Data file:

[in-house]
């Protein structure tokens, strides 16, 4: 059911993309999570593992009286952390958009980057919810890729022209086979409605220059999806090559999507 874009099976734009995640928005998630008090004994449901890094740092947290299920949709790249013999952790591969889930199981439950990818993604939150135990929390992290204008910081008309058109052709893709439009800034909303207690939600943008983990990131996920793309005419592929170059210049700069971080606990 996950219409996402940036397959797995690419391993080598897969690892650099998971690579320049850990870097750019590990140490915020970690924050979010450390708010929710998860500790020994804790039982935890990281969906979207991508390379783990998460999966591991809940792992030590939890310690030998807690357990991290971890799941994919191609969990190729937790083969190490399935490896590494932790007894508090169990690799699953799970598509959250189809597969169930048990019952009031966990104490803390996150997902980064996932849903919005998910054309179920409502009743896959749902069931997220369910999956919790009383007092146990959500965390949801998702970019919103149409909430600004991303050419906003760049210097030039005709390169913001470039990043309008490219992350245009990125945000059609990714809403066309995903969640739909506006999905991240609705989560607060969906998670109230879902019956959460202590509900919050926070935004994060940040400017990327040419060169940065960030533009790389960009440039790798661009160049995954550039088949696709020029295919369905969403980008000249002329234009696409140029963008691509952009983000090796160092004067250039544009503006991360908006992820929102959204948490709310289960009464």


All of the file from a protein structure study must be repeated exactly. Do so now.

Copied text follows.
[in-house]
């Protein structure tokens, strides 16, 4: 059911993309999570593992009286952390958009980057919810890729022209086979409605220059999806090559999507 874009099976734009995640928005998630008090004994449901890094740092947290299920949709790249013999952790591969889930199981439950990818993604939150135990929390992290204008910081008309058109052709893709439009800034909303207690939600943008983990990131996920793309005419592929170059210049700069971080606990 996950219409996402940036397959797995690419391993080598897969690892650099998971690579320049850990870097750019590990140490915020970690924050979010450390708010929710998860500790020994804790039982935890990281969906979207991508390379783990998460999966591991809940792992030590939890310690030998807690357990991290971890799941994919191609969990190729937790083969190490399935490896590494932790007894508090169990690799699953799970598509959250189809597969169930048990019952009031966990104490803390996150997902980064996932849903919005998910054309179920409502009743896959749902069931997220369910999956919790009383007092146990959500965390949801998702970019919103149409909430600004991303050419906003760049210097030039005709390169913001470039990043309008490219992350245009990125945000059609990714809403066309995903969640739909506006999905991240609705989560607060969906998670109230879902019956959460202590509900919050926070935004994060940040400017990327040419060169940065960030533009790389960009440039790798661009160049995954550039088949696709020029295919369905969403980008000249002329234009696409140029963008691509952009983000090796160092004067250039544009503006991360908006992820929102959204948490709310289960009464």